July 17, 2008

Anacostia Has a Museum?

Not even the geocachers know where it is.
Number of people there when I was there: 13

Located halfway up a steep hill, completely cut off from most conventional forms of transportation, sits one of the coolest museums I've seen in DC. What the Anacostia Community Museum lacks in access it makes up for in personality and local information.

There's a whole section dedicated to "blockbusting" and segregation in DC, another with maps of the first settlements in Anacostia, and a third showcasing some of the families that were long-time residents. Most museums tend to have a sort of sterile or austere view of the artifacts they keep, and don't give an impression of change over time. The thing I really like about the Anacostia Museum is not only that their collection of narratives is (by it's nature) both engaging and historic, but also that it's set up in chronological order and has a whole section on future plans for neighborhood development, including the 14th Street & Good Hope Rd. beautification effort and the plans for the I-295 pedestrian bridge. The museum also pays close attention to Anacostia community leaders, and the issues they faced during their time. That's the sort of information you won't get anywhere else, and to me epitomizes why museums were created to begin with.

I don't know why they put the museum in the middle of nowhere without good signs or an easy entrance (it's at 1901 Fort Place SE, 20020 for those who like google maps):

View Larger Map

If you have a couple free minutes some day between 10am and 5pm, even on Sundays, you should go. The people were even really polite (nay, kind!) when telling me I couldn't take pictures inside.


CGAkeju said...

Response to the BEYOUD BREAD blog – 7/18/08

As the director of the Smithsonian Anacostia Community Museum I want to thank you for your blog entry. I appreciate that you recognize the thoughtful preparation of the exhibition so that it would have an easily digestible impact on visitors.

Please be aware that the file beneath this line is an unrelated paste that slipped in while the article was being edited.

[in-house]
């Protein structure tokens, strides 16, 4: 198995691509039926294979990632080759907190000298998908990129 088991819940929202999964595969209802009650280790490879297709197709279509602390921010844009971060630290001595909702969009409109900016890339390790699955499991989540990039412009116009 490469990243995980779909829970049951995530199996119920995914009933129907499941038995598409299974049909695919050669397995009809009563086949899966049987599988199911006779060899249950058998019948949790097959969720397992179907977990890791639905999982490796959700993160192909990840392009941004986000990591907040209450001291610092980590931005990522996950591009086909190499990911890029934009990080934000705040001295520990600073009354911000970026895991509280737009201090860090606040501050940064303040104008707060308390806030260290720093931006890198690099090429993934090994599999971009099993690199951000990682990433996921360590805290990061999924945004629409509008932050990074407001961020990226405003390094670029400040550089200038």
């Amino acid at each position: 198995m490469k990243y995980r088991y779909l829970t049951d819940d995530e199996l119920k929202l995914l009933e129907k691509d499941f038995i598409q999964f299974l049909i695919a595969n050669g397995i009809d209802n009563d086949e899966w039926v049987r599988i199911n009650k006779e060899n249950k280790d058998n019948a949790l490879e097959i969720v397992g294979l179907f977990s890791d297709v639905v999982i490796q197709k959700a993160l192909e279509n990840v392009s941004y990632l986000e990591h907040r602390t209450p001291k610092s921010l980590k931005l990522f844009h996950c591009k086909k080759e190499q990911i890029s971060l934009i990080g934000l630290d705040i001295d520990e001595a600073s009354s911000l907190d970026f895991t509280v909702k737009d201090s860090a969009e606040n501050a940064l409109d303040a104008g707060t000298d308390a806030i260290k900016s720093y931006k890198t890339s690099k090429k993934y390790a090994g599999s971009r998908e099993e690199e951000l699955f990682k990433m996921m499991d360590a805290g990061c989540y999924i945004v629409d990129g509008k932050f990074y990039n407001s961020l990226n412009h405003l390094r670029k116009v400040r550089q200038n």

I do want to address your statement about "why they put a museum in the middle of nowhere". The concept for this museum was to take the Smithsonian to the residents of DC, since they were not venturing into SI museums on the Mall. It was located in Anacostia because, of the many neighborhoods in DC that were considered, residents of SE enthusiastically embraced the concept and advocated for this site. These same residents became the museum's greatest supporters and a collective conscience -- providing input that would make sure that this SI museum was relevant to their history, culture and experiences. This museum is committed to remaining relevant while embracing inevitable change.

As far as accessibility, our location is a deterrent to many visitors. We are truly a "destination" and not a place you walk by on your way to somewhere else. There is no consistent foot traffic that promotes people to just drop in. This is some that could and should be addressed with the proper financial resources. We are looking for support to establish a shuttle service that would transport people from the downtown Mall sites to ACM and another that would do a loop between the Anacostia Metro station, ACM and other historic and cultural sites in this area. In the mean time, we are not "cut off from most conventional forms of [public] transportation" as you stated. We are accessible from the Metro station by taking the W2 bus route that stops directly in front of the museum. We are also one of the only SI museums that has a public parking lot (free) and ample street parking.

Again thank you for coming to the Anacostia Community Museum and for your comments and observations. Please help us spread the word about this hidden treasure in the heart of SE.

Camille Akeju, Director
Anacostia Community Museum

Matt Siemer said...

Hi Camille,

I've been telling everyone about how impressed I was with the museum after our visit yesterday--I think you have a very impressive and creative approach to community history.

I do hope that serious efforts are taken to make the museum accessible to some of the busier roads around your museum. In the meantime, you have at least one walking advertisement.

Thanks for your comments and hard work,